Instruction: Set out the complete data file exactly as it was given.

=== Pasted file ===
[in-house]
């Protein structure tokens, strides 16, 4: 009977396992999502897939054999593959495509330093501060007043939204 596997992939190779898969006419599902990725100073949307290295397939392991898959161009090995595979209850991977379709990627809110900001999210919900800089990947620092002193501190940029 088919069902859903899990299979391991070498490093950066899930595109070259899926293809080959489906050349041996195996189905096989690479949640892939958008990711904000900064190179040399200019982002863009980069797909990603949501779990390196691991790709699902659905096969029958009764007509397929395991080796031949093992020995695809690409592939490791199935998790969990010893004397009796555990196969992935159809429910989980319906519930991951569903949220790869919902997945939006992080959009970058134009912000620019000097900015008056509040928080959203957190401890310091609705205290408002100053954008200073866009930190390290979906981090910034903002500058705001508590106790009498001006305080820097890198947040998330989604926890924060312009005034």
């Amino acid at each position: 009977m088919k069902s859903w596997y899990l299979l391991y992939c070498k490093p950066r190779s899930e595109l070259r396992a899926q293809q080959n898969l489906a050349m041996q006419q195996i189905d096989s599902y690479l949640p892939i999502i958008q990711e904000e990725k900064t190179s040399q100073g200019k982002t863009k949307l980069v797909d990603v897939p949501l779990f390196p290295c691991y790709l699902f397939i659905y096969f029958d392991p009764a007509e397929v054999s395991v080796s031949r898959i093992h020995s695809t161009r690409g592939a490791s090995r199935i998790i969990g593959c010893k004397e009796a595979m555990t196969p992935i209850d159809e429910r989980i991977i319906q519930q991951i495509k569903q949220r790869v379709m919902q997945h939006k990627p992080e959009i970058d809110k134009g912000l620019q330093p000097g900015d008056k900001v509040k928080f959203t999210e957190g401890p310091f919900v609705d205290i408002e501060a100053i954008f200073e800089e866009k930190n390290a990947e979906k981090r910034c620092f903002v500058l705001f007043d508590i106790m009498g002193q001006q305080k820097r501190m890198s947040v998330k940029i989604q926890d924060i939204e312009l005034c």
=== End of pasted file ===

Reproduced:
[in-house]
């Protein structure tokens, strides 16, 4: 009977396992999502897939054999593959495509330093501060007043939204 596997992939190779898969006419599902990725100073949307290295397939392991898959161009090995595979209850991977379709990627809110900001999210919900800089990947620092002193501190940029 088919069902859903899990299979391991070498490093950066899930595109070259899926293809080959489906050349041996195996189905096989690479949640892939958008990711904000900064190179040399200019982002863009980069797909990603949501779990390196691991790709699902659905096969029958009764007509397929395991080796031949093992020995695809690409592939490791199935998790969990010893004397009796555990196969992935159809429910989980319906519930991951569903949220790869919902997945939006992080959009970058134009912000620019000097900015008056509040928080959203957190401890310091609705205290408002100053954008200073866009930190390290979906981090910034903002500058705001508590106790009498001006305080820097890198947040998330989604926890924060312009005034």
């Amino acid at each position: 009977m088919k069902s859903w596997y899990l299979l391991y992939c070498k490093p950066r190779s899930e595109l070259r396992a899926q293809q080959n898969l489906a050349m041996q006419q195996i189905d096989s599902y690479l949640p892939i999502i958008q990711e904000e990725k900064t190179s040399q100073g200019k982002t863009k949307l980069v797909d990603v897939p949501l779990f390196p290295c691991y790709l699902f397939i659905y096969f029958d392991p009764a007509e397929v054999s395991v080796s031949r898959i093992h020995s695809t161009r690409g592939a490791s090995r199935i998790i969990g593959c010893k004397e009796a595979m555990t196969p992935i209850d159809e429910r989980i991977i319906q519930q991951i495509k569903q949220r790869v379709m919902q997945h939006k990627p992080e959009i970058d809110k134009g912000l620019q330093p000097g900015d008056k900001v509040k928080f959203t999210e957190g401890p310091f919900v609705d205290i408002e501060a100053i954008f200073e800089e866009k930190n390290a990947e979906k981090r910034c620092f903002v500058l705001f007043d508590i106790m009498g002193q001006q305080k820097r501190m890198s947040v998330k940029i989604q926890d924060i939204e312009l005034c």